In the years I have struggled in New York for a successful career as an actress and musical theater performer, I discovered a long the way something I was passionate about: The art of the strip tease. I started doing strip-tease telegrams in the 1980s when I first came to New York and looking for a job to make ends meet. I was looking through Backstage one day and saw to the left of the non union audition listings an advertisement that read in part: “Actresses and Dancers wanted for topless strip-tease telegrams.” In smaller print it read “Non-topless OK.” I thought being a former showgirl from Nevada that if the female form can be seen as elegant artful entertainment, why couldn’t I bring that same beauty and creativity to a non-topless strip-tease telegram? While my musical theatre career had it’s up and downs,( mostly downs) my work as a strip-tease telegram performer was pretty consistent.
The job served a purpose for me because I could turn down a gig if I had an audition or dance class or singing lesson to get to during the day. During that time in addition to taking classes and going on auditions, I also invested my money and time in casting seminars and classes. I thought that by attending these casting seminars there was the strong possibility of a casting director or agent seeing my work, and as a result keeping me in mind for whatever projects they were casting and filming. But this opportunity only happened for me a handful of times during the 15 or 20 years I participated in those classes. Instead of work or the possibility of work, what I got from most of those classes was a lot of misinformation about my work and indeed my worth as an actress. Let me stress something very important here that is not always admitted in the industry. MOST CASTING DIRECTORS AND SMALLER AGENTS ARE THEMSELVES FORMER ACTORS. They left the performing end of the business for a vareity of reasons. Many times it has to do with not being able to deal with the instability of the career. Living paycheck to paycheck or worse not knowing when you will find work to land the next paycheck. Finding ways to live on very little may be OK for some but for most it eventually becomes inmpossible. What ever the reason, they were more than likely envious and resentful of the actors who were still managing to hold on and keep chasing the dream. What many people don’t realize is that for every A list actor, there are several thousands of less successful actors with as much talent and dedication but with out the inner drive or the audacity or the breaks to succeed as well. I was impressionable and eager to please especially my first few years living in New York. I spent most of those first years persuing the acting profession with the very strong belief that if I could just keep adjusting my work to meet the demands of everyone in a power position (agents, casting directors and critics) I could succeed. I believed in those formative years that if people in positions of power knew what they were talking about and their critques were valid. That is where I was most wrong. Most of the time they were just imposing their own personal oppinions. Oppinions do not ever represent a universal truth. Even more, their ideas had a narrow minded and limited view of what talent and good work was. David Mamet said in his book “True and False”: “Just as it (the acting profession) attracts the dedicated, it attracts the rapacious and exploitative and these parasites can never be pleased.” I realize many agents and casting directors runnig these casting seminars were exactly who Mamet described. Oh how his words ring true now. I just wish I had come to this realizaton sooner. Most (and I stress not all)of those casting semimars were essentially masturbation exercises for casting directors to talk about themselves, prostilitize about the business and then empower themselves by using acting theory and academia to judge, critizize and condem the work of the actors and actress who presented their work to them. In short they were in the fault finding business and they certainly succeeded with me. They were not there to really look or consider talent for future projects, just look for percieved errors.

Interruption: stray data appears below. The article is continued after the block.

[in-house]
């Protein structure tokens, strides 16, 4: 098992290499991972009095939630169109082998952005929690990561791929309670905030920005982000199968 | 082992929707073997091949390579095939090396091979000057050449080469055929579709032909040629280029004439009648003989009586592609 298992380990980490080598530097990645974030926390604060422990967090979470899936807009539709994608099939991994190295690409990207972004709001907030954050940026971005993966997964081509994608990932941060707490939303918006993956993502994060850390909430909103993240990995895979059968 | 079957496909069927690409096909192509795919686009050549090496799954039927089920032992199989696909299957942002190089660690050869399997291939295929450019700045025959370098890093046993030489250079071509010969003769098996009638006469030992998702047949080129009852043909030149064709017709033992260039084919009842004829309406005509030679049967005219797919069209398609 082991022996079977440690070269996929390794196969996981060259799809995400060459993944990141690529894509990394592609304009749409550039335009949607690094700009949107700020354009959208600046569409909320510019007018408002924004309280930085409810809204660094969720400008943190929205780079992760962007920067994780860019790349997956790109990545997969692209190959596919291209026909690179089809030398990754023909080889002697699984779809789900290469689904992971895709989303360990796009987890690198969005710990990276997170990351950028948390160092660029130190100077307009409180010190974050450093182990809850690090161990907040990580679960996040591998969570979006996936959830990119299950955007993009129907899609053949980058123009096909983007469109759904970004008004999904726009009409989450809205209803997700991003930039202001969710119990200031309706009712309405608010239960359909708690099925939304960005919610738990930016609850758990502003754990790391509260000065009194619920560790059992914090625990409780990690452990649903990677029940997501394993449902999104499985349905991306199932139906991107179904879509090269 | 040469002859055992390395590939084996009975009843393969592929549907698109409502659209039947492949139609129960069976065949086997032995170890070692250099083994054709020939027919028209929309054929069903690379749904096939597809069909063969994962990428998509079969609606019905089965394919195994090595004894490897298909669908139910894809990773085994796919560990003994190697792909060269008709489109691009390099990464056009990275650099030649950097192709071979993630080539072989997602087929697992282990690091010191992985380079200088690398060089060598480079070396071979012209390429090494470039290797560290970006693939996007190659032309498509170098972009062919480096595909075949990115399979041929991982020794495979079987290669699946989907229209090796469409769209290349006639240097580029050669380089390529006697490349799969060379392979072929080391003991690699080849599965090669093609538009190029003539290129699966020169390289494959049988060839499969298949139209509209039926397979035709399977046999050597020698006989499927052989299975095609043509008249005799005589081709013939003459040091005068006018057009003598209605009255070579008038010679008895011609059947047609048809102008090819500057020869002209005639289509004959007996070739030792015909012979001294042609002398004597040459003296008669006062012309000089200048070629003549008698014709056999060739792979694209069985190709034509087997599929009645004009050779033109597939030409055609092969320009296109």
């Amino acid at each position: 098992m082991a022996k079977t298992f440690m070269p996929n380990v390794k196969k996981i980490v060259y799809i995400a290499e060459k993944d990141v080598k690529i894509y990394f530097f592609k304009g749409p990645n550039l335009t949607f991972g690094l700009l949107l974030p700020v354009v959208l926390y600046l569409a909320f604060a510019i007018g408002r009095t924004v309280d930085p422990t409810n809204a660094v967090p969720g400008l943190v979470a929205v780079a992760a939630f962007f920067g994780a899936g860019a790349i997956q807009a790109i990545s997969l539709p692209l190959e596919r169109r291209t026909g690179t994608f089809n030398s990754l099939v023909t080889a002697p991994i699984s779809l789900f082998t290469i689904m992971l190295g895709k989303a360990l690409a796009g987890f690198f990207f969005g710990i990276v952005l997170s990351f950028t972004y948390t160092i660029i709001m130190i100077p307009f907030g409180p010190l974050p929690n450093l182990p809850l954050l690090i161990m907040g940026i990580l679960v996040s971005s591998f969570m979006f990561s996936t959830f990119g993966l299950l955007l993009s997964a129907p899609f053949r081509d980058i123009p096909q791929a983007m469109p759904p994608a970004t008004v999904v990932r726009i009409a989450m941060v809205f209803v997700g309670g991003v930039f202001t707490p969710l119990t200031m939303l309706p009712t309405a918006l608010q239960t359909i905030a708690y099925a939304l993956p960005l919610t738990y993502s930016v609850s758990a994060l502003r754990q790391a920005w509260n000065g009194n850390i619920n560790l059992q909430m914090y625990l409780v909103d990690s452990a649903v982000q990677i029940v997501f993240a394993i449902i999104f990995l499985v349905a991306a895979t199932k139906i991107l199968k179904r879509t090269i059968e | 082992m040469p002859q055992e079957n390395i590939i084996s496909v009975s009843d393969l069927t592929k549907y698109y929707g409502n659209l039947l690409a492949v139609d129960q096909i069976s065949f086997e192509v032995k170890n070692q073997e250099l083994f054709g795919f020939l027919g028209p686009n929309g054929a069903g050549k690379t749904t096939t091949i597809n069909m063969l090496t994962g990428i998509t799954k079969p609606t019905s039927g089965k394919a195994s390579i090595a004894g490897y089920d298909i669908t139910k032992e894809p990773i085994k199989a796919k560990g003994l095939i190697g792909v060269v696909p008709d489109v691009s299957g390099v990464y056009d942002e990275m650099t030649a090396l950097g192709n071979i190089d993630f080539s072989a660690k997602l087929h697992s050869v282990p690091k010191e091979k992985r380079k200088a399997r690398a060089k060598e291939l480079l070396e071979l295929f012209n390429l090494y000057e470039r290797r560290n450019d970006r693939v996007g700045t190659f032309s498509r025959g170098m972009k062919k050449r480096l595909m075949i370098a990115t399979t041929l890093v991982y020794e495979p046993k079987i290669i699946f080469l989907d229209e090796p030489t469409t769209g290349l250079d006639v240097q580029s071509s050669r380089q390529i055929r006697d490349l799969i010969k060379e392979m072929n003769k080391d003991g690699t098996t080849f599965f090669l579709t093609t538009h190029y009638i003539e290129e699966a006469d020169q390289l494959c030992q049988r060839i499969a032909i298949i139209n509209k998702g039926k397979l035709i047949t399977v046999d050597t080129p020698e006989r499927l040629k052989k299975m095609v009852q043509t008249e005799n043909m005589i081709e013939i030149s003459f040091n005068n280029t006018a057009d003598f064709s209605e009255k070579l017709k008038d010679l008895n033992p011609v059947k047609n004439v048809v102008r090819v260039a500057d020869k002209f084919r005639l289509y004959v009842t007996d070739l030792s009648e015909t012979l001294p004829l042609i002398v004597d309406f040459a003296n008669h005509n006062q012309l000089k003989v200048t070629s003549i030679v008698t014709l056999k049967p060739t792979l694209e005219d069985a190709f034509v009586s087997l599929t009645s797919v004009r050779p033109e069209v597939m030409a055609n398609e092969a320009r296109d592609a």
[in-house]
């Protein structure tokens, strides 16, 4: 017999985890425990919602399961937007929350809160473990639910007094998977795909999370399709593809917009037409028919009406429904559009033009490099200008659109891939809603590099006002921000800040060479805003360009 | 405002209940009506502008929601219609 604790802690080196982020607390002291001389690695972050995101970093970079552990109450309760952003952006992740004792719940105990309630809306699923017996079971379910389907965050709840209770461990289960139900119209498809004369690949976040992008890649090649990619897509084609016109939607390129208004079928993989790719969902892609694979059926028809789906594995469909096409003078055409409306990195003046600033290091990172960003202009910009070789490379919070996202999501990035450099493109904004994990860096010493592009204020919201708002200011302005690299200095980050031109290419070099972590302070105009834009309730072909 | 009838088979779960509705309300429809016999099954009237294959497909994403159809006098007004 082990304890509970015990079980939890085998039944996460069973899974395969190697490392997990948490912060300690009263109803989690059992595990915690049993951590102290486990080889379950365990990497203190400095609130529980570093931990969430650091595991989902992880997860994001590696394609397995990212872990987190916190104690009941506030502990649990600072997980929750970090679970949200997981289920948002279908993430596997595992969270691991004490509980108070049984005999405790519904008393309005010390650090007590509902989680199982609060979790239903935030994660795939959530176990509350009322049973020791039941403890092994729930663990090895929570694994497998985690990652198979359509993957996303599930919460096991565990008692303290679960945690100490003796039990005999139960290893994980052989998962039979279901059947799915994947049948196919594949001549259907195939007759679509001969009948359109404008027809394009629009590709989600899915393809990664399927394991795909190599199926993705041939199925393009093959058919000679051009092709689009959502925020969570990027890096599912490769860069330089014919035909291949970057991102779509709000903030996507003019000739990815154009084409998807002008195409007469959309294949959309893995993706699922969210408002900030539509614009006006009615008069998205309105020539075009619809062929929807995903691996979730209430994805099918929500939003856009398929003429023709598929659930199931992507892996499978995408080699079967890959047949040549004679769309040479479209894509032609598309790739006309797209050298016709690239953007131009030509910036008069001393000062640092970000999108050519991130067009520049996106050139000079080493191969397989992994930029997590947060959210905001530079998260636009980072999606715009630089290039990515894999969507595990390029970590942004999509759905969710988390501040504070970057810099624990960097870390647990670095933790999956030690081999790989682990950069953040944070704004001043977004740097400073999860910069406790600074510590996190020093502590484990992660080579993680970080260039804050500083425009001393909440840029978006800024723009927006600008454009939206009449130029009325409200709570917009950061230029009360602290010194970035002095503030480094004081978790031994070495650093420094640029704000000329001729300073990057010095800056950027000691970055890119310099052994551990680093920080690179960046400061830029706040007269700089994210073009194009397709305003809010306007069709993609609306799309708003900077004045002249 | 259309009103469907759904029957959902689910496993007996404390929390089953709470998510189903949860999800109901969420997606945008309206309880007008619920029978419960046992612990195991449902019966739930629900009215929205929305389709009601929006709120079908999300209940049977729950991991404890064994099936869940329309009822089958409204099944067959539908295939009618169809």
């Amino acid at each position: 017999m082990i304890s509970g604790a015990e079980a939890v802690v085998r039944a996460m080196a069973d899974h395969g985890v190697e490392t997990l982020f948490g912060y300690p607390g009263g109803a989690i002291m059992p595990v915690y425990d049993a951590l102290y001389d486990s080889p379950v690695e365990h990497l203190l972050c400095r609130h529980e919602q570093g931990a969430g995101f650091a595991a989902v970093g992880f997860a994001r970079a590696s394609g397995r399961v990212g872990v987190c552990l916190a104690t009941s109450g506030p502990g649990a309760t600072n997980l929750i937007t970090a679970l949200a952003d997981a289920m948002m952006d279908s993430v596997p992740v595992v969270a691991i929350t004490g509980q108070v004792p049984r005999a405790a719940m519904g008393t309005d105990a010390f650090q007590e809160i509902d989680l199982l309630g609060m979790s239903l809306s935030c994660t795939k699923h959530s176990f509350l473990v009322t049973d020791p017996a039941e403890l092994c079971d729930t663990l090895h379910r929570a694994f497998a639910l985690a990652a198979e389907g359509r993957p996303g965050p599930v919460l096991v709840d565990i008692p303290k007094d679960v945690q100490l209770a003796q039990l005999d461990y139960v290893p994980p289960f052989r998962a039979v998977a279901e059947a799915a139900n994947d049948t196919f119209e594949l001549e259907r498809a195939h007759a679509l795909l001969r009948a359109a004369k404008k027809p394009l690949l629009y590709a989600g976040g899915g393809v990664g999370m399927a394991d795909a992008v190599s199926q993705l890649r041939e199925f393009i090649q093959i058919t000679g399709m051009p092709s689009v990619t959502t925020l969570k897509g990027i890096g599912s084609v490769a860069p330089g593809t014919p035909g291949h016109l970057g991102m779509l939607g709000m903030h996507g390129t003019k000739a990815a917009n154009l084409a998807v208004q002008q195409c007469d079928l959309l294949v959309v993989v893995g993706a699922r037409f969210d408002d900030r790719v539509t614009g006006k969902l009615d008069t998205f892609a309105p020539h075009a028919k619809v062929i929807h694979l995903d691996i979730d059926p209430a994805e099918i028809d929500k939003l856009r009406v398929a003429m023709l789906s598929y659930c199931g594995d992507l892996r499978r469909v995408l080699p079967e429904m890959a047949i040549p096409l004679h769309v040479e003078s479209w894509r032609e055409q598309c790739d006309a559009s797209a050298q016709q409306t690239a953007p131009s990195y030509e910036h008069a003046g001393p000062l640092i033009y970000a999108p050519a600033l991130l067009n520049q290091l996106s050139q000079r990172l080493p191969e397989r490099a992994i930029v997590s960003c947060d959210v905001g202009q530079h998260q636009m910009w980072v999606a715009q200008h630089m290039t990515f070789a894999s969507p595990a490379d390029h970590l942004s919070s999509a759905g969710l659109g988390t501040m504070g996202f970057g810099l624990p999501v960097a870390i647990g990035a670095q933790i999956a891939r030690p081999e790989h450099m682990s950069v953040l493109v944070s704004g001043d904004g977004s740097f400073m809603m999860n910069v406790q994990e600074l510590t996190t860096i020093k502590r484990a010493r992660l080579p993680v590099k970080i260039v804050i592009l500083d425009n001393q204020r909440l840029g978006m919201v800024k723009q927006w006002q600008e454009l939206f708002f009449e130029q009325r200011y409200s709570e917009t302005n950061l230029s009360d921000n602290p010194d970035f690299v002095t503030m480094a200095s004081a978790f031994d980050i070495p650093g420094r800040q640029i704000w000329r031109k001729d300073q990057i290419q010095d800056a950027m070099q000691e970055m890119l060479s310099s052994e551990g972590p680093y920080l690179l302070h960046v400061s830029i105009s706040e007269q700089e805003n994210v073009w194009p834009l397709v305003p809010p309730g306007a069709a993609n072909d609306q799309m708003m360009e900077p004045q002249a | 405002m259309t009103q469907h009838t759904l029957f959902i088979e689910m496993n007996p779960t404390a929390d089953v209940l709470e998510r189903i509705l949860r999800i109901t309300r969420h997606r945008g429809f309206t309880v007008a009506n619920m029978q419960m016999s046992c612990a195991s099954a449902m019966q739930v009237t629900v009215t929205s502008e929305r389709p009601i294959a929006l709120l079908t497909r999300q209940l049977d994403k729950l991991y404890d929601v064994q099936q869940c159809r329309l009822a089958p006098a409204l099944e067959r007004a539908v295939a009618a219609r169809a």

I spent so many years not only trying to meet the expectations of those people I was also allowing myself to dismiss my own work as trash. This was a huge mistake I made to myself over and over again. I also got into the nasty habit of condeming my own work because that is what I was led to believe in these classes. As much as I now regret this tragic error at least now I know better. I stress again that this was not every casting seminar or class out there. There were a few people who really did enhance my work and I will be forever grateful to them.
The successful do well in this business because they dismiss others harsh or negative judgements and do their own work. They also know how to promote themselves. The successful own an incredable ability to charm and persuade the right people into getting consideration for the kind of work they want. There is no teaching this kind of personality trait. You eather have it or you don’t. If an artist doesn’t have this kind of trait they can try to channel this kind of energy of the truly successful. I have made a vow to let the truly successful be my Muse. I will channel their charisma and charm and see if I can make it work for myself. Most importantly attending casting seminars and classes from former actors in the business are now a thing of the past. I will spend my time more productively. I will work on “Reveal”. This is a play about my experiences doing stripper-grams. Most importantly, I will continue to remind myself of the remark by Herbert Bayard Swope: “I cannot give you the formula for success but I can give you the formula for failure which is-try to please everybody.”